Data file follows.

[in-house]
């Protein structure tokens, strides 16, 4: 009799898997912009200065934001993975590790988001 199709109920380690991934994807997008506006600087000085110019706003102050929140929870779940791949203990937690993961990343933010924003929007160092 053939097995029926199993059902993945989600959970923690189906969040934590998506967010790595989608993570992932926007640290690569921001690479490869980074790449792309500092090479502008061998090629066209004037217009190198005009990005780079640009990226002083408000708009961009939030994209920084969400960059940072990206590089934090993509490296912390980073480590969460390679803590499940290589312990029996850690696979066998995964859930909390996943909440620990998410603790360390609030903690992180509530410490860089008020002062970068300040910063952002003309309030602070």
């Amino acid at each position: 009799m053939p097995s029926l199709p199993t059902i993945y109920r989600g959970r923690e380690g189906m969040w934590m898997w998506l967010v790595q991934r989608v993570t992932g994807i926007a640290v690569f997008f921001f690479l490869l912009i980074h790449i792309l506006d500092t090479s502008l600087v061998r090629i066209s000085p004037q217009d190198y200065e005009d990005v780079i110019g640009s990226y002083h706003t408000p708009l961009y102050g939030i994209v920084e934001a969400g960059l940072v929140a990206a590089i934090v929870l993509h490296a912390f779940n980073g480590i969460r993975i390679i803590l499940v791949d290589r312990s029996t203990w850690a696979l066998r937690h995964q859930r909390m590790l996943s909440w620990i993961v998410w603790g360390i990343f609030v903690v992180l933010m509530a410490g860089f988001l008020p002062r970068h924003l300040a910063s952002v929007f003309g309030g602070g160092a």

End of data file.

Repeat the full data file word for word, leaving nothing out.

[in-house]
């Protein structure tokens, strides 16, 4: 009799898997912009200065934001993975590790988001 199709109920380690991934994807997008506006600087000085110019706003102050929140929870779940791949203990937690993961990343933010924003929007160092 053939097995029926199993059902993945989600959970923690189906969040934590998506967010790595989608993570992932926007640290690569921001690479490869980074790449792309500092090479502008061998090629066209004037217009190198005009990005780079640009990226002083408000708009961009939030994209920084969400960059940072990206590089934090993509490296912390980073480590969460390679803590499940290589312990029996850690696979066998995964859930909390996943909440620990998410603790360390609030903690992180509530410490860089008020002062970068300040910063952002003309309030602070």
């Amino acid at each position: 009799m053939p097995s029926l199709p199993t059902i993945y109920r989600g959970r923690e380690g189906m969040w934590m898997w998506l967010v790595q991934r989608v993570t992932g994807i926007a640290v690569f997008f921001f690479l490869l912009i980074h790449i792309l506006d500092t090479s502008l600087v061998r090629i066209s000085p004037q217009d190198y200065e005009d990005v780079i110019g640009s990226y002083h706003t408000p708009l961009y102050g939030i994209v920084e934001a969400g960059l940072v929140a990206a590089i934090v929870l993509h490296a912390f779940n980073g480590i969460r993975i390679i803590l499940v791949d290589r312990s029996t203990w850690a696979l066998r937690h995964q859930r909390m590790l996943s909440w620990i993961v998410w603790g360390i990343f609030v903690v992180l933010m509530a410490g860089f988001l008020p002062r970068h924003l300040a910063s952002v929007f003309g309030g602070g160092a």